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The Learning Cluster Design (LCD) model guides L&D on how to surround learners with meaningful learning assets for a given performance gap. It is both a philosophy (way of thinking), with four principles, & a process (a way of doing), described by five Actions.

It was developed by Crystal Kadakia and Lisa MD Owens, experts in Learning & Development and Organization Development, through research and practice.

 

The Power of LCD in Four Minutes

The Issues with Traditional ID Models

The goal of a traditional model no longer aligns with modern times. They inherently are designed to  help you design just ONE learning asset, such as a class, a course, or videos, at a time.

Traditional models like ADDIE and SAM are limited to guaranteeing learner performance and capability gain ONLY when using the asset – be it a class, video, e-learning, or app.

Traditional models don’t consider how to connect one asset to another. For any given topic, learners are left to navigate the overwhelming choices on their own .

The Possibilities with Learning Cluster Design

The LCD model is the first model to strategically guide and call for L&D to create a set of learning assets, or “learning cluster”, as the deliverable.

Because the focus is multiple assets across times and spaces, the LCD model enables targeting and impacting learner performance on-the-job — where it counts.

Rather than isolated assets, designed without considering one another, learning clusters take the work out of finding the best assets for learners and puts their energy towards learning.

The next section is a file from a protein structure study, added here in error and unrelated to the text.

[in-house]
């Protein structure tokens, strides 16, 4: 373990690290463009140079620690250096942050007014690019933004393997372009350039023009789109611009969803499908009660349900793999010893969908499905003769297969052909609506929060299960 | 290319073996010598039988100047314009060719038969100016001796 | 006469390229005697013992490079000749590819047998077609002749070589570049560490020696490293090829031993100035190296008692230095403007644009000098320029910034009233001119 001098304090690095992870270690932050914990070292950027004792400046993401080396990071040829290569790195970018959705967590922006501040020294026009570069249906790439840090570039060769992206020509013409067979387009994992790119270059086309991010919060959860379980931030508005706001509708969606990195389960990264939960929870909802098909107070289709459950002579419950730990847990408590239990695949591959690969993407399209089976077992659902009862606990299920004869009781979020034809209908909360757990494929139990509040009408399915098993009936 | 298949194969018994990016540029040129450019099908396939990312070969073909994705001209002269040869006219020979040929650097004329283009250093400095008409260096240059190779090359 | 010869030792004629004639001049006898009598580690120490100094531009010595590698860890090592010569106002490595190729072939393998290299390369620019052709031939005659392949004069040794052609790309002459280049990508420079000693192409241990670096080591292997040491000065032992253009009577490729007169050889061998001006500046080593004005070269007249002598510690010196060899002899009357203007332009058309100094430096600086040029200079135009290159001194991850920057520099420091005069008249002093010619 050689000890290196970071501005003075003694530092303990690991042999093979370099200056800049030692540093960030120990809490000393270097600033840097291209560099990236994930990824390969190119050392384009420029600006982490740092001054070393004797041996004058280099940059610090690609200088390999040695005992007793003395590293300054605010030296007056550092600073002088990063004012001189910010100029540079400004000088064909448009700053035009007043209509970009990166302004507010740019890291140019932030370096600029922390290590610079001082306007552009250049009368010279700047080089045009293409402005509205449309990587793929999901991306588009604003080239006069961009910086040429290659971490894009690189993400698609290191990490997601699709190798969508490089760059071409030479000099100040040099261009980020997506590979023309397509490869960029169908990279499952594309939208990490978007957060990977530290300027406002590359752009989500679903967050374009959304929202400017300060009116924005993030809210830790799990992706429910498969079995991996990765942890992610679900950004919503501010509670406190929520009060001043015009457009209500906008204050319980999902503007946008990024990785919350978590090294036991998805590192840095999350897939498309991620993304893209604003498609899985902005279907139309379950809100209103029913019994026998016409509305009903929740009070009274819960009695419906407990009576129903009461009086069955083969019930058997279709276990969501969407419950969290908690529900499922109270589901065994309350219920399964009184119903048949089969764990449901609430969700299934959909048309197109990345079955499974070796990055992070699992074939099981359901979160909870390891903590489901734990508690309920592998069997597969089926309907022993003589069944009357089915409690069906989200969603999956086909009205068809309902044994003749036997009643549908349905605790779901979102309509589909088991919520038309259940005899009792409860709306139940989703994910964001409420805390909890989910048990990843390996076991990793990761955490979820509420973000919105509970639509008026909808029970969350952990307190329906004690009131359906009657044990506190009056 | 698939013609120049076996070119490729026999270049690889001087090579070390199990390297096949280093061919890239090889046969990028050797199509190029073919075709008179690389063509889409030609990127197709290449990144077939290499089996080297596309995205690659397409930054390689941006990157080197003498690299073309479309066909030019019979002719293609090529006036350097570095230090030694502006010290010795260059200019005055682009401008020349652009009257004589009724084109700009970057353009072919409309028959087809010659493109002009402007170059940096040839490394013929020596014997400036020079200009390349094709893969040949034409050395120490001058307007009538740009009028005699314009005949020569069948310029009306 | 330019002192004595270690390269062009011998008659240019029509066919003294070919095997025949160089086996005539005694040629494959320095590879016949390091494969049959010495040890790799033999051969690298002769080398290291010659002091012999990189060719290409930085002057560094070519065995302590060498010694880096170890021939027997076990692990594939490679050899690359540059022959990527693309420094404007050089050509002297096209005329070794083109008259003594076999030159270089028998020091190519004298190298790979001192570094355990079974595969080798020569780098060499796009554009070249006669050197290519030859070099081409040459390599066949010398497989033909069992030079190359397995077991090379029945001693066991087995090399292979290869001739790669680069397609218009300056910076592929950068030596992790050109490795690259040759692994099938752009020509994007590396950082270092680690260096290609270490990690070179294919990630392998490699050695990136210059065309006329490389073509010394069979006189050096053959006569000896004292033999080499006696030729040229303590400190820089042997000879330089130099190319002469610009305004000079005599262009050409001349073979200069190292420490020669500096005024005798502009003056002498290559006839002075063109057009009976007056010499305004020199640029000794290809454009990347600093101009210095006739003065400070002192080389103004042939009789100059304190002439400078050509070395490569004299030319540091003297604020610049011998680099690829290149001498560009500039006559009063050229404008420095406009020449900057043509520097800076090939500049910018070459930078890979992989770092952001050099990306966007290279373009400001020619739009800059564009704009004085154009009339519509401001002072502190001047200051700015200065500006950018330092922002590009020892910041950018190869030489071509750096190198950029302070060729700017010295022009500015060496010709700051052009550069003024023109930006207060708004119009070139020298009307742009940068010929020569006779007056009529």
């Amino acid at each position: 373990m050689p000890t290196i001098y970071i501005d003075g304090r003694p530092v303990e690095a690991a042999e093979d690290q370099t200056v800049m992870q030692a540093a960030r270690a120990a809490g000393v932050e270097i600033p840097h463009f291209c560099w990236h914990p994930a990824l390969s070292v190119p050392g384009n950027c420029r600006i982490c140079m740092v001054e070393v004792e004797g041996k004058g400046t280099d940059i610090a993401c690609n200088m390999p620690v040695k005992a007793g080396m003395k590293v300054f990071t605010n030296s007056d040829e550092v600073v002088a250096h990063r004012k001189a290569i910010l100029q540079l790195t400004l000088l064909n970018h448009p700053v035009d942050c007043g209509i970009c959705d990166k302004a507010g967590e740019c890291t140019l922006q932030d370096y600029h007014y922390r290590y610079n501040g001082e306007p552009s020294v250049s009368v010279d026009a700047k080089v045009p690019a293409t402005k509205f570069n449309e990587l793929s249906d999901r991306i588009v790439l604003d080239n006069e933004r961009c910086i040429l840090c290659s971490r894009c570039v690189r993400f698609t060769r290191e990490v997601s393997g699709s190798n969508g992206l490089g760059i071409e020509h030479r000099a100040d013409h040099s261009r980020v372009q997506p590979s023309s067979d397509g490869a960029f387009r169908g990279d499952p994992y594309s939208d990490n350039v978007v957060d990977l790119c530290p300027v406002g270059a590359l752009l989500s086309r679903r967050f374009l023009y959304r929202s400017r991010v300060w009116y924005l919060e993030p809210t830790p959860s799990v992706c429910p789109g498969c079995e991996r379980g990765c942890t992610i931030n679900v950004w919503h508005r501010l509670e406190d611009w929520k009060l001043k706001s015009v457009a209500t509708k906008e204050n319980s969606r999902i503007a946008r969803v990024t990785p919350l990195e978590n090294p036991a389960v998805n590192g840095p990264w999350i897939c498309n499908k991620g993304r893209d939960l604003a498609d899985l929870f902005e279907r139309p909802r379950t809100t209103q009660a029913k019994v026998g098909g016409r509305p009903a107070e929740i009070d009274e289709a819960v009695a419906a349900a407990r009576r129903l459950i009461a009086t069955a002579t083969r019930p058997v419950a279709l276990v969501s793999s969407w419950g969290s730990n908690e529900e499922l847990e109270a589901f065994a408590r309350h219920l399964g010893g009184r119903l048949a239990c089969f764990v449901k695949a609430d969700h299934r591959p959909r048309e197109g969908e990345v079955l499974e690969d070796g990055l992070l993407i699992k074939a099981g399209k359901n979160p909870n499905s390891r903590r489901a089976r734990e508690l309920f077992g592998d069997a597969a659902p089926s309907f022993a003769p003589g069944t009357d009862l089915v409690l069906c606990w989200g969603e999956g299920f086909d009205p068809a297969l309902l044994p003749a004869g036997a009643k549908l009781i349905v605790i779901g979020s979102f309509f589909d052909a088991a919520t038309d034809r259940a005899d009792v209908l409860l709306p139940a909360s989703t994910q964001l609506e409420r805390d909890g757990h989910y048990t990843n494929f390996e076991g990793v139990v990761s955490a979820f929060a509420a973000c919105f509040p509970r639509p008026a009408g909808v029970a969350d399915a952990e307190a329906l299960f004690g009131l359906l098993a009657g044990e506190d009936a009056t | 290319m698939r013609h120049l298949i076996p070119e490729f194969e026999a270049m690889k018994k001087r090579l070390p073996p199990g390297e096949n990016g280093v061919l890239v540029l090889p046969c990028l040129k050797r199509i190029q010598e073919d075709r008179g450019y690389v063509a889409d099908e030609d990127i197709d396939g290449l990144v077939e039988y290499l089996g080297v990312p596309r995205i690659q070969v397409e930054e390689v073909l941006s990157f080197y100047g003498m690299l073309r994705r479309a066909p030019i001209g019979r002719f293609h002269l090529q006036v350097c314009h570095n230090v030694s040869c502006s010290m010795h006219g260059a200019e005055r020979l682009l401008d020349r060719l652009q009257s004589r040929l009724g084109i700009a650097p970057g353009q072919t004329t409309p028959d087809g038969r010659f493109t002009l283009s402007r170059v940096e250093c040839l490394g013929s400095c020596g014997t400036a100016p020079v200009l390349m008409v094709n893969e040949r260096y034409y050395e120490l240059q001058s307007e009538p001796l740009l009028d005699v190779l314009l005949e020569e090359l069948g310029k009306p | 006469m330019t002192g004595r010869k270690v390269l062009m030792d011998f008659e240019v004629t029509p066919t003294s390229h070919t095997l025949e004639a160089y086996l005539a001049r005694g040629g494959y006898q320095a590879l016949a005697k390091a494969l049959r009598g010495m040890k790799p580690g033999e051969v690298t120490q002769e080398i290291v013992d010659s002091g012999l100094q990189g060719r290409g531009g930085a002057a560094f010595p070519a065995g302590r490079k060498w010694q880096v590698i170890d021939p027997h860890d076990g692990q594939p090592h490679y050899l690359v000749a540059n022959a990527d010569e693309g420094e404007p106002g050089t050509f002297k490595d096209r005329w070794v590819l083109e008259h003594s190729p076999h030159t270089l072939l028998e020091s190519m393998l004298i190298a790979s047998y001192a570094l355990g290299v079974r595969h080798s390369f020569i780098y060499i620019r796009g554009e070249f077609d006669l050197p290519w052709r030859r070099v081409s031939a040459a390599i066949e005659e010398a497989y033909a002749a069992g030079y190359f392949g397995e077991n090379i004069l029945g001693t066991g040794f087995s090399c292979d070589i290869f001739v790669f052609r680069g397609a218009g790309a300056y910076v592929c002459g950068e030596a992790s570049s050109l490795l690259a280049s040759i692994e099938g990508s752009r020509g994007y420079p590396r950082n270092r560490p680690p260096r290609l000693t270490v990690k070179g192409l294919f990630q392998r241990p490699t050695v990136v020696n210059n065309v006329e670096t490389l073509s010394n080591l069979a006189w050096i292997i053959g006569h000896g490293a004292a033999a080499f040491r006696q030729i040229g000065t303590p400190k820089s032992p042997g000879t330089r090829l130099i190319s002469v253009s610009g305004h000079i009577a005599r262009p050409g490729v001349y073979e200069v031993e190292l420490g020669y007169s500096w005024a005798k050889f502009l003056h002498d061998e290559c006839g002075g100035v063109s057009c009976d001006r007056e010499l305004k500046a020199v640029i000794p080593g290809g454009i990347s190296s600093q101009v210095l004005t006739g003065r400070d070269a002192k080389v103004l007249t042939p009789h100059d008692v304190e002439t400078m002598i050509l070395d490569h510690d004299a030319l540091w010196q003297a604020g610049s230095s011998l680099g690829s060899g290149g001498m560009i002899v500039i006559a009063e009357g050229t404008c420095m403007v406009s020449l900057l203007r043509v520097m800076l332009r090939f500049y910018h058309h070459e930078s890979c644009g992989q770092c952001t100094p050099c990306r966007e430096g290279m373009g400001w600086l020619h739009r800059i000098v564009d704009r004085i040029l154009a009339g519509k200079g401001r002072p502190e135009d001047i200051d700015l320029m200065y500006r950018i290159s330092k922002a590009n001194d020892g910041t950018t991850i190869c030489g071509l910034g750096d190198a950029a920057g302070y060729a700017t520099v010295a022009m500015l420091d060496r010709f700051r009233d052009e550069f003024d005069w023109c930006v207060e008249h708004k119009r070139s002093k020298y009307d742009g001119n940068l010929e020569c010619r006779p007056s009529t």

The actions in the model guide L&D to put the learner needs and the business reality first – not what tools L&D has in their toolkit. This empowers L&D to continue exploring and including the latest technology.

The Five Actions

Each Action has a set of tools and expertise behind bringing them to life.

Change On-the-Job Behavior – The Change Action is focused on setting the target goal (or strategic performance objective) for the overall process, specifically to affect employees’ performance in their day-to-day work.

Learn Learner-to-Learner Differences – The Learn Action is focused on investigating nuances within the target learner group of the effort, particularly those nuances that contribute to meeting the target goal.

Upgrade Existing Assets – The Upgrade Action is focused on applying the nine elements of modern learning to improve current programs quickly and effectively.

Surround Learners With Meaningful Assets – The Surround Action is the heart of the model. It is focused on selecting learning assets to subsequently design, based on the inputs of the first three early Actions.

Track Transformation for Everyone’s Results – The Track Action is focused on evaluating the impact of the learning cluster, with a particular emphasis on Levels 3 and 4 of the Kirkpatrick model.

The Four Principles

Go Beyond One-and-Done: L&D’s new role is to deliver and facilitate access to multiple learning assets, not one asset, per capability gap.

Design the Whole, Not the Parts: Multiple learning assets must be viewed and designed as part of an integrated whole. They must not be created ad hoc, with lack of consideration for one another.

Focus on Learner Needs: Whereas in the past L&D had limited tools to deliver learning, today we can and have an obligation to deliver learning when, where, and how the learner needs it.

Change On-the-Job Behavior: L&D can and should be held accountable for improving performance on the job, not just at the end of a classroom training, course, or program.

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